Patrol spokesman Bill Brooks says the bus pulled into the Sierra Blanca, Texas, checkpoint about 9 a.m. Friday. Brooks says an officer smelled pot when a door was opened and a search turned up marijuana."

The Golden Age of Science Fiction: A Pulp Primer, Pt. 2

The Golden Age of Science Fiction: A Pulp Primer, Pt. 2

Another List I'm Not On

100 Notable Books of 2010

A Drop of the Hard Stuff -- Lawrence Block

Matthew Scudder is back. That should be enough to get the attention of most readers of this blog. The book (part of the new Mulholland Books line) isn't due to be published until May 12 of next year, but I was lucky enough to find an ARC in my Bouchercon book bag.

I've been reading about Scudder for a long time. I can, in fact, remember buying the first book in the series, The Sins of the Fathers, back in 1976. In those days, Texas had a Blue Law, which meant that most stores were closed on Sunday and that ones that were open could sell only certain items. One of the few places open in Brownwood, Texas, where I lived at the time, was the local Walgreen's. I don't remember what I went there to buy, but I never walk by a paperback rack without looking over the stock. This time I was happy to see a new book by Block, whose work was already familiar to me from a lot of other books that I liked. I don't know if books were permitted items on Sundays, but I picked it up and the cashier didn't question it. I paid for my stuff and went home. I probably read the book within the next day or so. Little did I think that 34 years later I'd be reading a new book in the series.

While it's a new book, however, the case that Scudder tells about is an old one, from the first year of his sobriety. The book opens with a present-day prologue. Scudder's talking to Mick Grogan and he recalls a kid he grew up with. While Scudder joined the cops, High-Low Jack, as he came to be known, went the other way. Years later, he and Scudder meet again, and that's the story that Scudder goes on to tell Grogan (and us). Scudder, looking back as he's done before, has plenty of opportunity to remark on the changes in the city in the last thirty years. He goes to a lot of meetings, and he tries to find out who killed Jack. At first it seems as if he's reached a dead end, but as it turns out, there's more to the case. That's about all you need to know if you're a fan of Block and the Scudder series. The style is as smooth and apparently effortless as ever, the dialogue is sharp, and Block never makes a false move. (Note that apparently. Writing like Block's is never effortless.) The Mulholland imprint is off to a great start.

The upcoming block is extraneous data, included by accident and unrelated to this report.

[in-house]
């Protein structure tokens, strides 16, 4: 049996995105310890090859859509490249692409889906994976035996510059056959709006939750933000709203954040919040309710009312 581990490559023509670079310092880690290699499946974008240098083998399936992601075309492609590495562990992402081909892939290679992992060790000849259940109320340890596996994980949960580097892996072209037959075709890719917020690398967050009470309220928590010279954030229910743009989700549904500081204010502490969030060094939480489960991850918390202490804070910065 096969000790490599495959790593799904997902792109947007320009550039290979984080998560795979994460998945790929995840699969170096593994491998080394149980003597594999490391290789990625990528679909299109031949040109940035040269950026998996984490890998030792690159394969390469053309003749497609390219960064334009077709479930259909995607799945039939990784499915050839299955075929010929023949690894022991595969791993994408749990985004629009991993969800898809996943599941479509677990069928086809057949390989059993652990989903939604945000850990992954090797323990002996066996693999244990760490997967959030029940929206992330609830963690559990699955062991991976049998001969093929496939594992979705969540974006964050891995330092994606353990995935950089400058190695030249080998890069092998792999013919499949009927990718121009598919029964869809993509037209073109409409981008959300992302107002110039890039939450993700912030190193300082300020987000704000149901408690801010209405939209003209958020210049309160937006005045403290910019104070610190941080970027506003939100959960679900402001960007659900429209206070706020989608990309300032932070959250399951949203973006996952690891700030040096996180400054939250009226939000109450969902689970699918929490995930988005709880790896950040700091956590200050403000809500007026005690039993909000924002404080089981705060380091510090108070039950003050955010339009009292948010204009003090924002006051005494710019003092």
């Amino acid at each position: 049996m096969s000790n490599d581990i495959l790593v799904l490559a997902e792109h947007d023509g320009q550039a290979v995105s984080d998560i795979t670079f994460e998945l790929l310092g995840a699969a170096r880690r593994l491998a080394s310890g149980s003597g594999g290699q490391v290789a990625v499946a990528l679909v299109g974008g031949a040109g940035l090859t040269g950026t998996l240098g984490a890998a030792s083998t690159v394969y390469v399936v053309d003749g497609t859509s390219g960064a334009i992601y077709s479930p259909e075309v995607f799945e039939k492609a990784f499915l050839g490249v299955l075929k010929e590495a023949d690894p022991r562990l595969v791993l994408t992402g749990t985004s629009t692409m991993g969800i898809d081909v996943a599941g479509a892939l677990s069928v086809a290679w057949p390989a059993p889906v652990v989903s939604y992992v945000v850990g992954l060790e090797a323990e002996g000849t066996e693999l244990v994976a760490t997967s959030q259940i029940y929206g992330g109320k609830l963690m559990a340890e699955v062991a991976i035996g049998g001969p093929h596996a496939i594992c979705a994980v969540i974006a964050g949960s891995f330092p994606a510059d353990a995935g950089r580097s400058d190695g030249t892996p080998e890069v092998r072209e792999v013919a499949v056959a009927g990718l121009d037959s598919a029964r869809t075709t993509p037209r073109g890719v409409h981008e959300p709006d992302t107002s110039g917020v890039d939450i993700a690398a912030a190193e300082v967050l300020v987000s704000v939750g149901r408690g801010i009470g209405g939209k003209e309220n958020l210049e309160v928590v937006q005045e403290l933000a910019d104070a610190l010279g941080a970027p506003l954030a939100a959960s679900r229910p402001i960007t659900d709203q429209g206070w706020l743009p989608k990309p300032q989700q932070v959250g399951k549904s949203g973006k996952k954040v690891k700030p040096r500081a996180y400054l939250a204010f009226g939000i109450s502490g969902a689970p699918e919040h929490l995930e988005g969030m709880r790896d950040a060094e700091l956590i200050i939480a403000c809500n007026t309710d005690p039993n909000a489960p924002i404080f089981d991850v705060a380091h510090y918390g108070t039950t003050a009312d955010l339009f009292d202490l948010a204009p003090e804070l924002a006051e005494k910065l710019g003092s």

Top Suspense Group

Top Suspense Group: Introducing Max Allan Collins

Lost and Found?

Chinese villagers 'descended from Roman soldiers' - Telegraph: "Genetic testing of villagers in a remote part of China has shown that nearly two thirds of their DNA is of Caucasian origin, lending support to the theory that they may be descended from a 'lost legion' of Roman soldiers."

Croc Upate (New Species Edition)

100-Million-Year-Old Crocodile Species Discovered : NPR: "A new species of crocodile that lived 100 million years ago has been identified from a fossil found in Thailand, researchers said Thursday.

Komsorn Lauprasert, a scientist at Mahasarakham University, said the species had longer legs than modern-day crocodiles and probably fed on fish, based on the characteristics of its teeth.